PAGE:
Involved in the course pilot were Birmingham County FA team members, including non-exec directors, representatives from neighbouring Counties, The English Football League Trust and consultant partners. An eclectic group with a blend of knowledge about climate change, with 87% of learners agreeing to some extent that we are in a climate emergency and its relevance to them as individuals with a responsibility to help tackle it.
Motivation and confidence that we can achieve change were high within the group, as was how confident people were about comfortably talking about climate change with family, friends and co-workers (75%). However, when asked whether they currently feel comfortable talking about climate change with the people they delivered to, 62.5% were not at all or only moderately confident, with 75% saying they rarely or never mention climate change to these groups.
Overwhelmingly, those who attended the course left feeling highly or extremely motivated and confident in implementing changes, both personally and professionally, that would significantly reduce their carbon footprint.
Following the course, learners reported 83% positively that, compared to before the training, they were more likely to mention climate change when talking with those they deliver to, confident with the knowledge they have gained to have that conversation with others.
Some of the big takeaways from learners include:
“The course offers ways to link the climate crisis to my work in football, and new techniques to communicate about it in a way which is positive and relevant to people’s lives”
“The urgency and gravity of the situation, but also the role that football can play to help support positive climate action”
“It’s an excellent course, and I would recommend that organisations across the football sector roll this out to their staff”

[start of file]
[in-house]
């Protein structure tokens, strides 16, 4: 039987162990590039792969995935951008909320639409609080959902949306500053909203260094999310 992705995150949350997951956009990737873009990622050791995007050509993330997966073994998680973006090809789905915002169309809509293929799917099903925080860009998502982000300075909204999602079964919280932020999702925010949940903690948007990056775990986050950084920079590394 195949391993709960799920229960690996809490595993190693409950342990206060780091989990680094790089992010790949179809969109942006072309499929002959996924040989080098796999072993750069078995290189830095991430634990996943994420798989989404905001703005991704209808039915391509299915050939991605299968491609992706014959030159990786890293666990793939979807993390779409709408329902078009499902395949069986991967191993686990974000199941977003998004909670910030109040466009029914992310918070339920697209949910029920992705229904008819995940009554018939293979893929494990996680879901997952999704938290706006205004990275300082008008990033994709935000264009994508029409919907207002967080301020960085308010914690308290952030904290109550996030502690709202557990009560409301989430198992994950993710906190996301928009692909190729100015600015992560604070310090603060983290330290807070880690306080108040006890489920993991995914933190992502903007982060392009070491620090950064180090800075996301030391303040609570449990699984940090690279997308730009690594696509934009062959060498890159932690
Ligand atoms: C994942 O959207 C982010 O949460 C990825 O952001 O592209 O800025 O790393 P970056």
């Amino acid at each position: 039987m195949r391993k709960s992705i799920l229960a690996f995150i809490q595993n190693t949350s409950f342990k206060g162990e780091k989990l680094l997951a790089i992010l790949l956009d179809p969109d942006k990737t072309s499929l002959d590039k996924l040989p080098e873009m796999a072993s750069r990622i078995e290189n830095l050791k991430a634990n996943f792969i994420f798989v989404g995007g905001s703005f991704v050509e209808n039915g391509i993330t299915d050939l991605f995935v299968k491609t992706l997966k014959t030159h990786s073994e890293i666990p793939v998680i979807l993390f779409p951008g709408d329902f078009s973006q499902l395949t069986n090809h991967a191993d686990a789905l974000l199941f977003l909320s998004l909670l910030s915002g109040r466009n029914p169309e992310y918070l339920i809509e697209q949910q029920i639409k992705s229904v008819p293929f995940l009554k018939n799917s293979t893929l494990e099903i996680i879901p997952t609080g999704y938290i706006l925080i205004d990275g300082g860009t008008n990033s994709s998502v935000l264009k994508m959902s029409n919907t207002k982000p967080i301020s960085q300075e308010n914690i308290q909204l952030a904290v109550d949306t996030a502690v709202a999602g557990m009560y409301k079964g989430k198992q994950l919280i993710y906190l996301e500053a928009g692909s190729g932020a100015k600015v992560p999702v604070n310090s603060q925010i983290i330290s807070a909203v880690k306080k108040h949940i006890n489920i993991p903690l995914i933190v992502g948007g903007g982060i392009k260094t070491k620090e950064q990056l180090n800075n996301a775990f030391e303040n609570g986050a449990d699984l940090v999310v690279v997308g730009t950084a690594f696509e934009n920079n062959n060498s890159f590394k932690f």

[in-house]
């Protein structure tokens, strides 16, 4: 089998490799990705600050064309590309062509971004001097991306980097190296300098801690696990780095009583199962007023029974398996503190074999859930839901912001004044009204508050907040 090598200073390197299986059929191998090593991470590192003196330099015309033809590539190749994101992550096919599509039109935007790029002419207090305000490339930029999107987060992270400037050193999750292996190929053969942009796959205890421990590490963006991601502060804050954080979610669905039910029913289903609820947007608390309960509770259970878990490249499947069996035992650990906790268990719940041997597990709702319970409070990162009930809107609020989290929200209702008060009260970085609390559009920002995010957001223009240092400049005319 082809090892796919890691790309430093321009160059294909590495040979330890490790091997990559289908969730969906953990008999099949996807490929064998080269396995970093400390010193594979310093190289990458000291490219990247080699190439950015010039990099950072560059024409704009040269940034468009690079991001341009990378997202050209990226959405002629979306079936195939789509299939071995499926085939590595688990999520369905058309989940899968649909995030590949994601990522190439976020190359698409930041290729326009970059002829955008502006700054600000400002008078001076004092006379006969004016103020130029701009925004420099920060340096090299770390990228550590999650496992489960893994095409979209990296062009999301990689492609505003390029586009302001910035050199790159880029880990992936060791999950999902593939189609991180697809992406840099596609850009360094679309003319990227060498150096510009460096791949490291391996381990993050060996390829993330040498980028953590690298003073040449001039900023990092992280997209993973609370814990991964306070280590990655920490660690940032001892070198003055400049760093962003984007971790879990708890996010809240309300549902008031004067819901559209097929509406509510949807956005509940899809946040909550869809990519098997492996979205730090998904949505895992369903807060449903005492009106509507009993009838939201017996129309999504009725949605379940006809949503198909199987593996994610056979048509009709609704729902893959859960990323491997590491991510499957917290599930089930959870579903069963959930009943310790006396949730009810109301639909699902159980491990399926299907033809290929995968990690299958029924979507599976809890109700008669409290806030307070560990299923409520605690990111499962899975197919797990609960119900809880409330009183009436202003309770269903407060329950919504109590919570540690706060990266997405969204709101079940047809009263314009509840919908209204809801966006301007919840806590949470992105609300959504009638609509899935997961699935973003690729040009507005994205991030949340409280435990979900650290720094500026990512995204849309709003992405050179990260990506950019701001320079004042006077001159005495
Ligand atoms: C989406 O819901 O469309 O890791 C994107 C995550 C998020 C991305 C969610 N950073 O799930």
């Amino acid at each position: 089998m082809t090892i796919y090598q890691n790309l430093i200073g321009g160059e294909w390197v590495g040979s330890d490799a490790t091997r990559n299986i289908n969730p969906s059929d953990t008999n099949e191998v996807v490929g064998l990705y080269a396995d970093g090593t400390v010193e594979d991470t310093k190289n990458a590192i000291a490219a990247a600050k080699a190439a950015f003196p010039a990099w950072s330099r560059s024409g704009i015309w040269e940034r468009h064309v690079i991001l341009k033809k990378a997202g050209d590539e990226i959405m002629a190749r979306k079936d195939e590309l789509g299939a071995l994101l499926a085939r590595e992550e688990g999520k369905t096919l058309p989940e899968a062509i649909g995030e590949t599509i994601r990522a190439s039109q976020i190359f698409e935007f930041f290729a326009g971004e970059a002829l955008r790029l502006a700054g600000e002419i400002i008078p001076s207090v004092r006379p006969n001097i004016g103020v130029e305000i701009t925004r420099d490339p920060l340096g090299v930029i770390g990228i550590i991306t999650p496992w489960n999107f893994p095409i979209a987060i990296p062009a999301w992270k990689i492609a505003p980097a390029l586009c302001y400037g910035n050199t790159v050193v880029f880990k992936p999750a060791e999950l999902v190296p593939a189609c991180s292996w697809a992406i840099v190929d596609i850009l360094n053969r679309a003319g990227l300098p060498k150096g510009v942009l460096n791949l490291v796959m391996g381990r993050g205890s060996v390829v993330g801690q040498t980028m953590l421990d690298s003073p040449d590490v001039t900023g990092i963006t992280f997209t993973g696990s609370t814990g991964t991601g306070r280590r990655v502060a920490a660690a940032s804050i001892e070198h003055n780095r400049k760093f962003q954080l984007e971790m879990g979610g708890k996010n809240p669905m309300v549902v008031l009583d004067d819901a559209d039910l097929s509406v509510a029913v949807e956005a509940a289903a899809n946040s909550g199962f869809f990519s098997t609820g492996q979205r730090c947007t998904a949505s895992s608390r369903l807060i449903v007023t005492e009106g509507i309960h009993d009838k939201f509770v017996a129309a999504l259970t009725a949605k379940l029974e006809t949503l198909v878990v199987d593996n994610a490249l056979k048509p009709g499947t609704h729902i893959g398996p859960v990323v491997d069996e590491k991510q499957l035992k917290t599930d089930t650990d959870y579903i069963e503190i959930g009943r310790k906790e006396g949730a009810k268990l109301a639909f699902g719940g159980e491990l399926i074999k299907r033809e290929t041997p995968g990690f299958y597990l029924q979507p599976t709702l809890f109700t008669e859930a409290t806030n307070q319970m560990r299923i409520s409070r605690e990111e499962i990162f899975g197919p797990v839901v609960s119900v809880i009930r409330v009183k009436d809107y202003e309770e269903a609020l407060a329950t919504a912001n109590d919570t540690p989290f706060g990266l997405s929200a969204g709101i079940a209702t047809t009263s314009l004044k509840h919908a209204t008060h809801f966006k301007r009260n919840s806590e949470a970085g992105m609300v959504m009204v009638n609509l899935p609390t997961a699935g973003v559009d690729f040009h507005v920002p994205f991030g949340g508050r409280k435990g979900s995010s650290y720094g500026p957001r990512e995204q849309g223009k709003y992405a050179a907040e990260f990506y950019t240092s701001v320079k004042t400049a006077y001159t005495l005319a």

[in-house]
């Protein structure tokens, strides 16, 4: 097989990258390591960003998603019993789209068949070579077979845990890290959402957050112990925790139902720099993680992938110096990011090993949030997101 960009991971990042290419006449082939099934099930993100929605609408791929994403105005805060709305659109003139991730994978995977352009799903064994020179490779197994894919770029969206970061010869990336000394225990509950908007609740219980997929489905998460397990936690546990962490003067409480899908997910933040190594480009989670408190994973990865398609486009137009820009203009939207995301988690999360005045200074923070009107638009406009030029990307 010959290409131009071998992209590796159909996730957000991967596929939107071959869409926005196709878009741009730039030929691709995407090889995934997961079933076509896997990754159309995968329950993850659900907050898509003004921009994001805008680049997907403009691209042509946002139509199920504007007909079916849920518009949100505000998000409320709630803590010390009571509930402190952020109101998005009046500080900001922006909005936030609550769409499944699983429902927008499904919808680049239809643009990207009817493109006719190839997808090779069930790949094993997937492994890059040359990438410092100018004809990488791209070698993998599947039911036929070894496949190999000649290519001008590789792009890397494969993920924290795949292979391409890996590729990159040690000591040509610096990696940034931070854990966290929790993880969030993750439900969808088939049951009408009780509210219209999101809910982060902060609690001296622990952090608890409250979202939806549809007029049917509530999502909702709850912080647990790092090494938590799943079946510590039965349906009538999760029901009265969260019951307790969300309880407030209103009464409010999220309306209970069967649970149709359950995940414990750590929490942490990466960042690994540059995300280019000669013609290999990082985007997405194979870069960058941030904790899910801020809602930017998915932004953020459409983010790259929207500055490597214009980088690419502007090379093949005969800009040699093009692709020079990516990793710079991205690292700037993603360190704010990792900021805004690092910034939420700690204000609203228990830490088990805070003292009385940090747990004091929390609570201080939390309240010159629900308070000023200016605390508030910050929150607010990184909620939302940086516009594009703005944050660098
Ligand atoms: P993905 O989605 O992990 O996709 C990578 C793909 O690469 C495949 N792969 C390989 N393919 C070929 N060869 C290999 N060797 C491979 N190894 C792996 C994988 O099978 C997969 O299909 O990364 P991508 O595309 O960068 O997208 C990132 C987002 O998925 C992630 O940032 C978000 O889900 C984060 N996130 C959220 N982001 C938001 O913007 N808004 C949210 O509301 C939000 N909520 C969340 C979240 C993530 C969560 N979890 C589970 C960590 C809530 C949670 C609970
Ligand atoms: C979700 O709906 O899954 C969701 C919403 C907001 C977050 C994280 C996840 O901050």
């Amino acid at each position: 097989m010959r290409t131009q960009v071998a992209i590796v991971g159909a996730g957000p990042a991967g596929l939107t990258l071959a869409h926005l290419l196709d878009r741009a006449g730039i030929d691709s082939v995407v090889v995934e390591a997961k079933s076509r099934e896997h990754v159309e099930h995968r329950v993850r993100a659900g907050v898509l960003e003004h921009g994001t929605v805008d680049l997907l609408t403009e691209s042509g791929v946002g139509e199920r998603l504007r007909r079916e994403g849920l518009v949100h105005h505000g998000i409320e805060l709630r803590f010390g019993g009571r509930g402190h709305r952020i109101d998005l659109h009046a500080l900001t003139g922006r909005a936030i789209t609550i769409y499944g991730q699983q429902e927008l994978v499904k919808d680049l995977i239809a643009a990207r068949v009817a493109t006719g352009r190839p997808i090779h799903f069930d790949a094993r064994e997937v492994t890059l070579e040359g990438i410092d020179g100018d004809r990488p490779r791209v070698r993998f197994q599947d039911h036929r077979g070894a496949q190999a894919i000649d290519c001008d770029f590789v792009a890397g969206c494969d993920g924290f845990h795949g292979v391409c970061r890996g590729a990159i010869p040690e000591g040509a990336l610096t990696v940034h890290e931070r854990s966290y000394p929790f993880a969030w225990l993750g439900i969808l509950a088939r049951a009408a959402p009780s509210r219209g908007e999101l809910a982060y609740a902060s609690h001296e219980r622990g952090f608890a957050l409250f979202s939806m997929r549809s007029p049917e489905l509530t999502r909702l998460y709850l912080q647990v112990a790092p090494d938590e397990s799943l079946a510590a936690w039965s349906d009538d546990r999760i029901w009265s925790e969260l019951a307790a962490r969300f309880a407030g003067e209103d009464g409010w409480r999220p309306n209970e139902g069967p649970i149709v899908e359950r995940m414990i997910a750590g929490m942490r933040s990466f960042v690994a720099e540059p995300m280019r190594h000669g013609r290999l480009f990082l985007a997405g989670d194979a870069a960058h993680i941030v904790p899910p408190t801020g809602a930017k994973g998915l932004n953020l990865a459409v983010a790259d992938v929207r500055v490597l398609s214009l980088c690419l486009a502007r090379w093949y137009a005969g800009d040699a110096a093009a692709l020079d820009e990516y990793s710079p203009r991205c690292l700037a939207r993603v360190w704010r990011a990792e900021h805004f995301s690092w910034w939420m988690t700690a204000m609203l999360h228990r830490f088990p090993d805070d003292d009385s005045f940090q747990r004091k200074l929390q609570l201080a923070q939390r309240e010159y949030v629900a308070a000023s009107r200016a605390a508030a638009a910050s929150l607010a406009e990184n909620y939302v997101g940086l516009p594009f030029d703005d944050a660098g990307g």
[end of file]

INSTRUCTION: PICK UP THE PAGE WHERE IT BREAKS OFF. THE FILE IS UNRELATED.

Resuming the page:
Those that attended the course were asked to rate the quality of the course and its content out of five, and we are proud, from the first session, to have been rated four stars.
Some of the collective pledges for climate action made by learners as part of the pilot include:
“I would like to reduce the amount of new kit distributed annually across the BCFA workforce, I would like to explore how we renew, reuse and recycle our staff kit more effectively.” – Luke Bowles, Football Development Manager, Birmingham County FA
“I want to work with colleagues in the sector to roll out more training (whether Carbon Literacy or similar environmental sustainability themes) to my organisation and the network I support (70+ members).” – Ben Fisher, Sustainability Development Coordinator, EFL Trust
Plans for the course
We have ambitious plans for the course. Firstly, to offer its delivery to the other 49 County FA’s (CFA’s) in the network where we know there is an unmet need. In turn, those CFA’s could also offer this invaluable education resource to their clubs. In support of the rollout, we plan to work with Climate EQ, a Carbon Literacy training provider based in the West Midlands, who can facilitate both in-person & online learning for our 1200 football clubs and 25,000 volunteers. We plan to take advantage of the Spring and Summer months, where less or no on-pitch activity is happening, so we can really make an impact.
We are also working on sourcing some external grant funding to subsidise or even offer free places to those volunteers from more economically deprived areas of our region during the current cost of living crisis, helping commit to our wider organisational ED&I commitment. Furthermore, to help reduce the burden of cost on the volunteers and clubs, we plan to have a course sponsor who will play their part in making this course as accessible & inclusive as possible for all learners.
Already, there is interest in the course in Germany, Spain and the Netherlands! While we haven’t agreed on any activity yet, this is certainly something we would love to make happen.
With over 17,000 clubs nationally and c.14.1 million people regularly playing, the opportunity to create substantial measurable change using the vehicle of football is huge. We want to get to a position where, within the structure of committees at these clubs, at least one individual has completed the Carbon Literacy training and takes the lead on advocating for a greener game.